Photos by: Natalie Kraft
Since the day I started working for CubaMar, everyone was always talking about Jardines de la Reina (Gardens of the Queen). Jardines de la Reina National Park is the largest marine reserve in the Caribbean at 840 miles squared and is home to large swaths of mangroves, coral reefs, and seagrass. It’s known as the “Galapagos of the Caribbean” or the “Jewel of the Caribbean”. It’s home to marine life seen nowhere else in the Caribbean. And the story goes that Christopher Columbus named Jardines in honor the Queen of Spain—its beauty was fit for a queen!
Since its founding, CubaMar has conducted research cruises with our Cuban partners to study the richness of Jardines’ marine life. Fernando (CubaMar director) and Daria (CubaMar Lead Scientist) have always returned from these trips amazed and with a renewed motivation for our conservation work. In a way, visiting Jardines is like going back in time, especially today when roughly 90% of fish biomass has been removed from the average Caribbean reef (Valdivia et al. 2017). Fortunately, Jardines is an above average reef and is estimated to have the highest fish biomass in the Caribbean.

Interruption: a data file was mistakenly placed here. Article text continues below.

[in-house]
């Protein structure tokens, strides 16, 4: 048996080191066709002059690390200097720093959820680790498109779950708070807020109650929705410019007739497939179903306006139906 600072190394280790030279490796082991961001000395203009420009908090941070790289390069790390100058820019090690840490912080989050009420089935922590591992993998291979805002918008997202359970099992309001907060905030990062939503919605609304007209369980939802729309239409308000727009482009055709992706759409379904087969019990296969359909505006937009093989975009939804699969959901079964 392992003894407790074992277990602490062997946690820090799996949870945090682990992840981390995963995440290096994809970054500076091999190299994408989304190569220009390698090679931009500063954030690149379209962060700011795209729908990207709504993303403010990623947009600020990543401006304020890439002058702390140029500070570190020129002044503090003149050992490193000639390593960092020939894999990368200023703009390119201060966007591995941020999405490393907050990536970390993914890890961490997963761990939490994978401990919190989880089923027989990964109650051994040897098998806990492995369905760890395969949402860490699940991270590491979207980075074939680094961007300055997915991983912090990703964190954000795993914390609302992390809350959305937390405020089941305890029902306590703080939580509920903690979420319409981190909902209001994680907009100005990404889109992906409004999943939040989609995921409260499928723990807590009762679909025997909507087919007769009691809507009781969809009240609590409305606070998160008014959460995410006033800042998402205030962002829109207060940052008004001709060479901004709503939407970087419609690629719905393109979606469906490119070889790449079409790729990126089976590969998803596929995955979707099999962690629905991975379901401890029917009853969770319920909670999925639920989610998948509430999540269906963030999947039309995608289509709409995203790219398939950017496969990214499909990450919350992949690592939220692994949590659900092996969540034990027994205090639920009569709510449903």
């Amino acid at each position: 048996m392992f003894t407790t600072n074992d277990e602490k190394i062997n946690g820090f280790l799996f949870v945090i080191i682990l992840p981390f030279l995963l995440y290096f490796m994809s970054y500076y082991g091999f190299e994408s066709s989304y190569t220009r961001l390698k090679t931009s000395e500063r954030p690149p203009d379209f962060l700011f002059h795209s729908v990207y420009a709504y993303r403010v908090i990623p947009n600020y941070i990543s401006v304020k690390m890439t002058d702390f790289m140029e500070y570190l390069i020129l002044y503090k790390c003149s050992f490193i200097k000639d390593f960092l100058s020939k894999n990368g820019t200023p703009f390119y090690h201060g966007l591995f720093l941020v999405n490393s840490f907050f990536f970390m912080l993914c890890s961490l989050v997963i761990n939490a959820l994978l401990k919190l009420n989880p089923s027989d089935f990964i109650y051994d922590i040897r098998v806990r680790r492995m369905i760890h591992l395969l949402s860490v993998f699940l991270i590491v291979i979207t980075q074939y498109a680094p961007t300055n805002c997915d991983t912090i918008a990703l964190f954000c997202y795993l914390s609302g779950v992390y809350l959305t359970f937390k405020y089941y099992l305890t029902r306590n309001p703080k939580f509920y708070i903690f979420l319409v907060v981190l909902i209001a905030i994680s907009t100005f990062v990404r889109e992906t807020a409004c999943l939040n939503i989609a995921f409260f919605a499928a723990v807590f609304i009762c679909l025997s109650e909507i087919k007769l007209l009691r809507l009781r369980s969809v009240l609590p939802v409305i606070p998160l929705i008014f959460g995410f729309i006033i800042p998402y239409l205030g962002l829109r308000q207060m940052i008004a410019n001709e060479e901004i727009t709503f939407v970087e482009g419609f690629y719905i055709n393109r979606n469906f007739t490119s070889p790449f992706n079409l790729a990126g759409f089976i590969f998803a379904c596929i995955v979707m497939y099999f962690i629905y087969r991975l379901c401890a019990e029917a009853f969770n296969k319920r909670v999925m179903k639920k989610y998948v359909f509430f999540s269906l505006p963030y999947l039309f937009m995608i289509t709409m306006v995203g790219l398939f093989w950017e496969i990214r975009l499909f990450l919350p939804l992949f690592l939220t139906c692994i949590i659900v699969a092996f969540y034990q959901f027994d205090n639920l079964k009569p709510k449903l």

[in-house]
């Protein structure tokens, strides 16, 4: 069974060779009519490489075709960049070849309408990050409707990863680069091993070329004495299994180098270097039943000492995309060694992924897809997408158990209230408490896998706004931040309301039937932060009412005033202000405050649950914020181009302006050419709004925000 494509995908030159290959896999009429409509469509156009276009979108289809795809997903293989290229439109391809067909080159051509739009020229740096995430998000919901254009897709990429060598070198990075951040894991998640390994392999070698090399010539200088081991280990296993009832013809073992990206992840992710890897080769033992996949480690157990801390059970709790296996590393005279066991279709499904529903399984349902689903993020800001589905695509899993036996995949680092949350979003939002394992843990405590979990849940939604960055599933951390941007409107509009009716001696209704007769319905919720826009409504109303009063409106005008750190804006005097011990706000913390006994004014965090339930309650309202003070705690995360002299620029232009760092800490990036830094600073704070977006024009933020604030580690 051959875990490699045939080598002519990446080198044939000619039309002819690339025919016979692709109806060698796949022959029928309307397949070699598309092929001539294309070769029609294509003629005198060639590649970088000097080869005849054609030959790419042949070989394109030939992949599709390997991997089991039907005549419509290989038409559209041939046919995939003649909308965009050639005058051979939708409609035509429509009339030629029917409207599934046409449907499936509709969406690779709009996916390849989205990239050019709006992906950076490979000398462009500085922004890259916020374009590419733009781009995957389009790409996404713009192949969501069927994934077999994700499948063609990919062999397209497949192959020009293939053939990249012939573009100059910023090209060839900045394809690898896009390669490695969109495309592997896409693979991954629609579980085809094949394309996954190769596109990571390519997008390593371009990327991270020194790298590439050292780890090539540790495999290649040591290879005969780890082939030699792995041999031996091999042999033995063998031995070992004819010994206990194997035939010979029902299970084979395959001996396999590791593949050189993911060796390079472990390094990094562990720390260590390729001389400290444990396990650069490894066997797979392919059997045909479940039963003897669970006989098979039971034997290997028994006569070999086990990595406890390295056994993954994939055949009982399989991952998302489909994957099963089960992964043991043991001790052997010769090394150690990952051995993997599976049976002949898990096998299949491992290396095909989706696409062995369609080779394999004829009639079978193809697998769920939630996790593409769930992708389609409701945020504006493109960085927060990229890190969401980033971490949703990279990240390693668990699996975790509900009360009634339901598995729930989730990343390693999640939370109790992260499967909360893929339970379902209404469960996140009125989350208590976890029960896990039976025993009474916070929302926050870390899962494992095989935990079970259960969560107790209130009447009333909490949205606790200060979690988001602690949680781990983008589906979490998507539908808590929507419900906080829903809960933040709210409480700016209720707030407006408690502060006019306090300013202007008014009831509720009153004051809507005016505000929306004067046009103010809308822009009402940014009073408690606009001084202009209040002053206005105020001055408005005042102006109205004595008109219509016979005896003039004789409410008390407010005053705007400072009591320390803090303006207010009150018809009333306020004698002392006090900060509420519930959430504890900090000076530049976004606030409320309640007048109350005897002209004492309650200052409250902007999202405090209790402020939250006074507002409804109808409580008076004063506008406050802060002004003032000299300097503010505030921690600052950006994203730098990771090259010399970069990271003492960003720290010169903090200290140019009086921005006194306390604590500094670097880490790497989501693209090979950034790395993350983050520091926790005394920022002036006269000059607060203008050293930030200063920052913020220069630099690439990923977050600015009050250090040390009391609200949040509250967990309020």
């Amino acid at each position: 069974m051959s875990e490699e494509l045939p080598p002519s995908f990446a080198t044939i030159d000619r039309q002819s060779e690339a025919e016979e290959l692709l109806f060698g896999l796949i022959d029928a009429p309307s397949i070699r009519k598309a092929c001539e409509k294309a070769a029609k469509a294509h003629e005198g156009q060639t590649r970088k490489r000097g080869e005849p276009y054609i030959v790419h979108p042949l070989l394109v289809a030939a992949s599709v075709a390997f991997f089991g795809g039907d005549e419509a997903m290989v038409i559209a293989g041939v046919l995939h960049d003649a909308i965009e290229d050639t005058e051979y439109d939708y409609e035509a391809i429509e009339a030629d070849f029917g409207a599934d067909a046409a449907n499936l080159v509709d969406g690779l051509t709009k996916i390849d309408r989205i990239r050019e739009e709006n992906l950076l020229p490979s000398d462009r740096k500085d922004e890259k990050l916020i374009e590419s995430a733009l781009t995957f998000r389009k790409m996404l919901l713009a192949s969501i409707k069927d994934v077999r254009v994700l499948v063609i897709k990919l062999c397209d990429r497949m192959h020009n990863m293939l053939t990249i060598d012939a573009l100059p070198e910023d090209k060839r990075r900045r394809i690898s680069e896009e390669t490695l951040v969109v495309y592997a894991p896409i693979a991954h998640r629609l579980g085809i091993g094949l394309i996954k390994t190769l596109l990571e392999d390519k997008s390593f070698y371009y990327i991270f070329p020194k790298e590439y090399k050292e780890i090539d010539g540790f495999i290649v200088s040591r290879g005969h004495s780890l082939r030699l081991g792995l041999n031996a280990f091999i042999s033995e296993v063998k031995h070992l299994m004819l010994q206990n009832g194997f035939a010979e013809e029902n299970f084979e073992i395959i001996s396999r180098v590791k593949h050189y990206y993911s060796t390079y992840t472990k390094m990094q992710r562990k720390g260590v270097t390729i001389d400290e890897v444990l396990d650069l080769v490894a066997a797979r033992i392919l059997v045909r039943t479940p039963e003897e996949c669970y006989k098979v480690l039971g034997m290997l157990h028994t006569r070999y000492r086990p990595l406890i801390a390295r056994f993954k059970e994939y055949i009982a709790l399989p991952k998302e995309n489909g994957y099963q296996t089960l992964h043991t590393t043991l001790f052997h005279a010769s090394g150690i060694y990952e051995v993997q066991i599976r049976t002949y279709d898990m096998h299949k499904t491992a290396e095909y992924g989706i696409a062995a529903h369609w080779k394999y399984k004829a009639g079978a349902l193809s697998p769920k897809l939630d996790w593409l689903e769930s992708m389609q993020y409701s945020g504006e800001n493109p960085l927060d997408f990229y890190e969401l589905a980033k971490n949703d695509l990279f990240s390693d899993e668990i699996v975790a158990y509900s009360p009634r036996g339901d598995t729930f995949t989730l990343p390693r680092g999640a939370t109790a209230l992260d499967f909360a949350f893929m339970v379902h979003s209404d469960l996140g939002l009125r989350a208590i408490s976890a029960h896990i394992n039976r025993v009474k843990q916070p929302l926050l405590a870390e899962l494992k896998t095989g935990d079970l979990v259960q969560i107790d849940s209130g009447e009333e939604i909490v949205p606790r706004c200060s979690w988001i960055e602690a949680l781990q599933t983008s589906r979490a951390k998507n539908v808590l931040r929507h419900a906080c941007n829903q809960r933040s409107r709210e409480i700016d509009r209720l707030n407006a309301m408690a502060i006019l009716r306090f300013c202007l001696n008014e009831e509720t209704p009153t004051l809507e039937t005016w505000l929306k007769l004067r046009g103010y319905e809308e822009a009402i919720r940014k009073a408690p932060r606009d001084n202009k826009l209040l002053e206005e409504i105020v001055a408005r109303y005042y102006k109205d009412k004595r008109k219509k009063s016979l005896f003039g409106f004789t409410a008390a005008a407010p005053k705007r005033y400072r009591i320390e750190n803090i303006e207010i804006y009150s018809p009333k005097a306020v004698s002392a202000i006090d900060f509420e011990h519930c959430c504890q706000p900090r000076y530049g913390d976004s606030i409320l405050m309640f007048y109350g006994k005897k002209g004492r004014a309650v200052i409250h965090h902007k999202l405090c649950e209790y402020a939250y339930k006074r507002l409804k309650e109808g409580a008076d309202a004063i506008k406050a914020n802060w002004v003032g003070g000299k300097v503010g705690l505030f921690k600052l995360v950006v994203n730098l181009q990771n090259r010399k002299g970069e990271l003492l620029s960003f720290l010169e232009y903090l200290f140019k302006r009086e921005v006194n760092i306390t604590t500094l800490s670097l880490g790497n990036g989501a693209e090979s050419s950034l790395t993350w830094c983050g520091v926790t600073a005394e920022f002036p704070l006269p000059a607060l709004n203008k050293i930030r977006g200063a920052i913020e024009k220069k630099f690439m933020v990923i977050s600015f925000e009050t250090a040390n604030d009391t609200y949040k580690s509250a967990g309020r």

Then it happened! In February 2017 I was part of research cruise where CubaMar partnered with Harte Research Institute to identify potential research sites and develop future research collaborations with our Cuban partners.
My trip to Jardines shows how important perspective is in an ocean that is changing so quickly. We (scientists, conservationists, practitioners, citizens) need to be aware of what we are aiming for when we embark on this journey to save the world's oceans--a difficult but not impossible task if we work together.